Unlike his predecessor, new Texas assistant Charlie Williams is free to focus his efforts solely on coaching the team’s wide receivers.
That seems obvious for someone who was hired to the title of receivers coach, but Jay Norvell, who came before Williams, didn’t have that luxury in 2015 after he was summoned after one game to take over as play-caller. Instead of trying to steer Armanti Foreman out of his slump or figuring out what he had in DeAndre McNeal, Norvell was building game plans around Jerrod Heard’s legs and revamping the offense.
As could be expected, the rudderless receivers flopped and caught just seven touchdown passes. Combined with the tight ends, Texas’ pass-catchers totaled just 1,751 yards — more than 1,000 fewer than their opponents.
Tasked with squeezing more production out of this unit is Williams, a veteran coaching assistant who was looking for work after the Indianapolis Colts parted ways with him after last season. There is quantity with receivers accounting for 13 of the team’s estimated 85 scholarships. But is there quality to go with it?
- John Burt — Deep-play threat could get more opportunities in Sterlin Gilbert’s new offense. Appetite was whet with 65-yard TD in the spring game.
- Collin Johnson — Observers instantly fell in love with his physical gifts, but the 6 feet, 6-inch early-enrollee had only 15 yards receiving on four catches in the spring game. The finished product should be tantalizing, but it’s not there yet.
- Armanti Foreman — His talent is undeniable, but coaches question his attitude and work ethic. The hope is the light will come on now that his twin brother, D’Onta, is on the cusp of stardom at running back.
- Lorenzo Joe — Is Lorenzo Joe more than an Average Joe? The hour glass is half empty — or full — for the junior.
- Jacorey Warrick — Lone senior of group is perennial subject of offseason praise. Then he strangely goes silent.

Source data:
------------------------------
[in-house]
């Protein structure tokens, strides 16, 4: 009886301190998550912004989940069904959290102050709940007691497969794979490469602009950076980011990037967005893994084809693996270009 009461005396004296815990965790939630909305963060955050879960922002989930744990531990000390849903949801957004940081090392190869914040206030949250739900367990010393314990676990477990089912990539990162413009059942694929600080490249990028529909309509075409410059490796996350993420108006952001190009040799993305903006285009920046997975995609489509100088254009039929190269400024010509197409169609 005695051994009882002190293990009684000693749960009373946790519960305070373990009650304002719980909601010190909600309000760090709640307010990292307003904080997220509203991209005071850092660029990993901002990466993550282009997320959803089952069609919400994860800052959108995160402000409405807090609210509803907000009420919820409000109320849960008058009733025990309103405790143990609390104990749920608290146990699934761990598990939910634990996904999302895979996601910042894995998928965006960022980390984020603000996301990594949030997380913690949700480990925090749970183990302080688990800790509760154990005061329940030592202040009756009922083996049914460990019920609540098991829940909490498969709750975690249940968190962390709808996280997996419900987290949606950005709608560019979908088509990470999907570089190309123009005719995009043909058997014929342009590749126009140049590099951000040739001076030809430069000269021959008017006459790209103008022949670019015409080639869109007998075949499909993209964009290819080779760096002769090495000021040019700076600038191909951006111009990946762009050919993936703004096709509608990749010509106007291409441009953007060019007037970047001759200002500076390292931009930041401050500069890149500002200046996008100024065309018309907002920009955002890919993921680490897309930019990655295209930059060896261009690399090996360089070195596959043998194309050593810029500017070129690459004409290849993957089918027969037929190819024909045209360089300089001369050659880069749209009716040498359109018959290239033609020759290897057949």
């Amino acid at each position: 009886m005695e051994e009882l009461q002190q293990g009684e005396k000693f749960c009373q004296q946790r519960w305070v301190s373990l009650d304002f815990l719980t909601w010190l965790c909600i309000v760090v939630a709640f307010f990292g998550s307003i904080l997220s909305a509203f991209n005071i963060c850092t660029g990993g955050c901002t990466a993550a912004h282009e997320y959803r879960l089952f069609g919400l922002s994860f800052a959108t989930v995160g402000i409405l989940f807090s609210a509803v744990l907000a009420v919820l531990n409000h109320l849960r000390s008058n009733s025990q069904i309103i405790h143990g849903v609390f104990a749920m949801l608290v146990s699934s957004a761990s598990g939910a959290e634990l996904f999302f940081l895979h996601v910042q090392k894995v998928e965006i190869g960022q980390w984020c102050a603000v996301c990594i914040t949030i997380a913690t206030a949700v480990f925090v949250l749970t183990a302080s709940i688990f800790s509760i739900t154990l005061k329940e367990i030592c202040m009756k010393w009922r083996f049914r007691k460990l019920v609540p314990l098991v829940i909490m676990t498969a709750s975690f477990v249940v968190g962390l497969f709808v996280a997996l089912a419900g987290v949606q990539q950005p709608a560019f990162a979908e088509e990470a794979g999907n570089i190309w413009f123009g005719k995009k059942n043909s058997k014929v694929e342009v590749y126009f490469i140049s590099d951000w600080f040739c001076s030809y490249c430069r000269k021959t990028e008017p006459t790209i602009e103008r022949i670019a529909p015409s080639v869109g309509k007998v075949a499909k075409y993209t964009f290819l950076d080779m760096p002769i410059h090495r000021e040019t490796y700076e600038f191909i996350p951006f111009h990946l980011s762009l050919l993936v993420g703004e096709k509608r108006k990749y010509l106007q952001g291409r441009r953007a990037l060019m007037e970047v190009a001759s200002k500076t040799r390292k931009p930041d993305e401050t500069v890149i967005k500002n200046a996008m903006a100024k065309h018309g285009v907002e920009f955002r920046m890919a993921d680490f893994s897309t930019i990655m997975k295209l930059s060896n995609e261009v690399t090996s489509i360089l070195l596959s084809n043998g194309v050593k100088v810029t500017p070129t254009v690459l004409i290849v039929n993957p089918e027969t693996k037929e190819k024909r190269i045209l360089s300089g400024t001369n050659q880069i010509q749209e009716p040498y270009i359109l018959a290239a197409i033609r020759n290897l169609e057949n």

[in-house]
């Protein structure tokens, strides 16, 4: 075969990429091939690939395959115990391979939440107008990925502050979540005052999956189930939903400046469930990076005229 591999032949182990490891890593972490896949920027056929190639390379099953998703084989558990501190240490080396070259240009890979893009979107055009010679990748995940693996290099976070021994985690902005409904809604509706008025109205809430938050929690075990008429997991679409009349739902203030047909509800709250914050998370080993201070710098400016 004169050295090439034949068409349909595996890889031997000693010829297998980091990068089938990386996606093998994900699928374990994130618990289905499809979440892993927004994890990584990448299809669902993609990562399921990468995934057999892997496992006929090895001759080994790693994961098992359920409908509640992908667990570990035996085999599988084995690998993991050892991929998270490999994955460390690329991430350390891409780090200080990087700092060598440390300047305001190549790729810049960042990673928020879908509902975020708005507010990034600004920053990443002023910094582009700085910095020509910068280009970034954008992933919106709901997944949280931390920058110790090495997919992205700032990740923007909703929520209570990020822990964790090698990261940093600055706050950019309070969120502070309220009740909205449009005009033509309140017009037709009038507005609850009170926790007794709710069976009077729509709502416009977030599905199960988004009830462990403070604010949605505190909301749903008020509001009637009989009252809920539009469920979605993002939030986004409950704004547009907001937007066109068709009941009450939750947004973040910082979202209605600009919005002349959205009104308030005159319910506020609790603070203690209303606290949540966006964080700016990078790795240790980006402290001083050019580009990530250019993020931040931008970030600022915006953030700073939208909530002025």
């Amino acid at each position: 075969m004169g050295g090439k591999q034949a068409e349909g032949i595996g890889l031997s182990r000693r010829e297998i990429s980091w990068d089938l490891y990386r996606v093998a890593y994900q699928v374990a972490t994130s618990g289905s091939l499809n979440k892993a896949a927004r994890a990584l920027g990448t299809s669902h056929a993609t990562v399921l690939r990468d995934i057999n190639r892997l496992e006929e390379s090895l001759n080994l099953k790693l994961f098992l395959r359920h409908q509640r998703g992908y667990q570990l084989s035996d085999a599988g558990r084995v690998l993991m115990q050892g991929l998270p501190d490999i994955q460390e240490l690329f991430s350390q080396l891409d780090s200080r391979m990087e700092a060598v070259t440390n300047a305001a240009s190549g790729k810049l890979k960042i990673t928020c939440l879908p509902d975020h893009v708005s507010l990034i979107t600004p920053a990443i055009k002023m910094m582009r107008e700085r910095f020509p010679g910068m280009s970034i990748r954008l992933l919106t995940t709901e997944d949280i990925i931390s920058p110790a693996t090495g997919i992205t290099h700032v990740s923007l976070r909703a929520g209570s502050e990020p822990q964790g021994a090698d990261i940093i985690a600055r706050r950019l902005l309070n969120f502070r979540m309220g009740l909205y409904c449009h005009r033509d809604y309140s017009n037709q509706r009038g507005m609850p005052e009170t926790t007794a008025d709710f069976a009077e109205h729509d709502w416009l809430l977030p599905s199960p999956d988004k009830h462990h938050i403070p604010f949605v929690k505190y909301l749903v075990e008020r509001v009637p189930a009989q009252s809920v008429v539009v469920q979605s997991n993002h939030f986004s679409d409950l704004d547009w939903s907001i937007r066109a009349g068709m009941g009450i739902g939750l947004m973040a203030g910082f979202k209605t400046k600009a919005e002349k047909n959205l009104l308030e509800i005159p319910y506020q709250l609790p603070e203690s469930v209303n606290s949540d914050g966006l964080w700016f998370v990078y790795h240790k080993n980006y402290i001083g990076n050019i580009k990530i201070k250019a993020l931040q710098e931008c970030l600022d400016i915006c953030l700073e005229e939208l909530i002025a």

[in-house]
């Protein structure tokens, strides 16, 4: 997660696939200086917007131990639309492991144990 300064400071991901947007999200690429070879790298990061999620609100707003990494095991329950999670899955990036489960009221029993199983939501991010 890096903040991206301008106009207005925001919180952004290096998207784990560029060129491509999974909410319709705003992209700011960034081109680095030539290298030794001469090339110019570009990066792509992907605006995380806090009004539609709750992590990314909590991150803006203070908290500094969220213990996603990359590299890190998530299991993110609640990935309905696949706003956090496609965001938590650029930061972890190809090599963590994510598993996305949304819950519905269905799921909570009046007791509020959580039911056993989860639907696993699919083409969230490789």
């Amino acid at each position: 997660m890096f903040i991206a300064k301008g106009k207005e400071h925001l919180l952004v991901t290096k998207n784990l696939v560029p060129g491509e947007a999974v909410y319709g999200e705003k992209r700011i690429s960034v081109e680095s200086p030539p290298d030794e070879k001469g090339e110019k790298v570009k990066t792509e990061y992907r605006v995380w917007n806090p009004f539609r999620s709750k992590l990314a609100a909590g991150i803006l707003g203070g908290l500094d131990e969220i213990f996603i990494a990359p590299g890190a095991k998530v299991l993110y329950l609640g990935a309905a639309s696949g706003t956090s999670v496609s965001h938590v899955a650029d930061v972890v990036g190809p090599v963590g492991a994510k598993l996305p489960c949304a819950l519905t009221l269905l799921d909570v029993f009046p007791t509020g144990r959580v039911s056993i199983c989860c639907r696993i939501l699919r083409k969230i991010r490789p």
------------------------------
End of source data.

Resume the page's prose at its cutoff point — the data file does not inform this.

- Ryan Newsome — Primary role is punt returner but should also be able to work into the mix at slot receiver.
- Dorian Leonard — Looks good getting off of the bus, but has only one reception in two years.
- DeAndre McNeal — Looks like a football player, but he doesn’t fit snugly into any one position. That’s why recruiting services pegged him as an athlete in 2015.
- Jake Oliver — Charlie Strong caught everyone off guard when he told reporters after the spring game that Oliver, a junior with zero career catches, was a veritable velcro during practices.
- Ty Templin — Former walk-on was injured for the spring game.
- Caleb Bluiett — One of just two senior starters on offense along with right tackle Kent Perkins.
- Andrew Beck — Matched Bluiett’s eight receptions in 2015.
- Garrett Gray — Too small for tight end (6-4, 214) but was lost in the shuffle at receiver.
- Blake Whiteley — Hasn’t been healthy since he stepped onto campus two years ago.
2016 freshmen: Johnson, of San Jose, headlines a four-receiver class that also includes Manvel’s Reggie Hemphill-Mapps, Temple’s Davion Curtis and Southlake Carroll’s Lil’Jordan Humphrey. Assuming none of the returners opt to transfer — and that’s a big if considering the logjam at the position — camp will open with 13 scholarship receivers. The newcomers will get ever opportunity to surpass the veterans for playing time. At tight end, Peyton Aucoin, who was basically a sixth offensive lineman at Brother Martin in New Orleans, is probably ticketed for a redshirt.
2015 review: It wasn’t pretty for the receivers, who combined for just seven touchdown catches in 12 games. Frankly, they didn’t get enough blame for the team’s inoperable passing attack, and instead, daggers were directed at the quarterbacks. Daje Johnson’s 37 receptions led the team, but that total is misleading as many of them came on glorified handoffs on speed sweeps. Only 10 teams threw for fewer yards than Texas, and that list includes run-dominated Georgia Tech, Air Force, Navy and Army.
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